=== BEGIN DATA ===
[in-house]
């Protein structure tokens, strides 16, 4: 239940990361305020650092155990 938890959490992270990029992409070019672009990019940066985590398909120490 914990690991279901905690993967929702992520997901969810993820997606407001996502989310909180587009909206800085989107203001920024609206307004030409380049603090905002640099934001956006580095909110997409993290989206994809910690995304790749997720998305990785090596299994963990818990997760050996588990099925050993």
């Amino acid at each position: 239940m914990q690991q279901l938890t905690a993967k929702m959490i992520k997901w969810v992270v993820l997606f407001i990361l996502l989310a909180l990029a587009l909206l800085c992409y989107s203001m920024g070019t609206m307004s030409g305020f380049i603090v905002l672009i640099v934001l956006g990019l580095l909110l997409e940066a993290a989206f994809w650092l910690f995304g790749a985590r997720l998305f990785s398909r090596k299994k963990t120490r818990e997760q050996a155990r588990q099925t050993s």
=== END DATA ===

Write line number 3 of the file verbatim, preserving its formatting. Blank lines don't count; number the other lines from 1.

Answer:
């Amino acid at each position: 239940m914990q690991q279901l938890t905690a993967k929702m959490i992520k997901w969810v992270v993820l997606f407001i990361l996502l989310a909180l990029a587009l909206l800085c992409y989107s203001m920024g070019t609206m307004s030409g305020f380049i603090v905002l672009i640099v934001l956006g990019l580095l909110l997409e940066a993290a989206f994809w650092l910690f995304g790749a985590r997720l998305f990785s398909r090596k299994k963990t120490r818990e997760q050996a155990r588990q099925t050993s």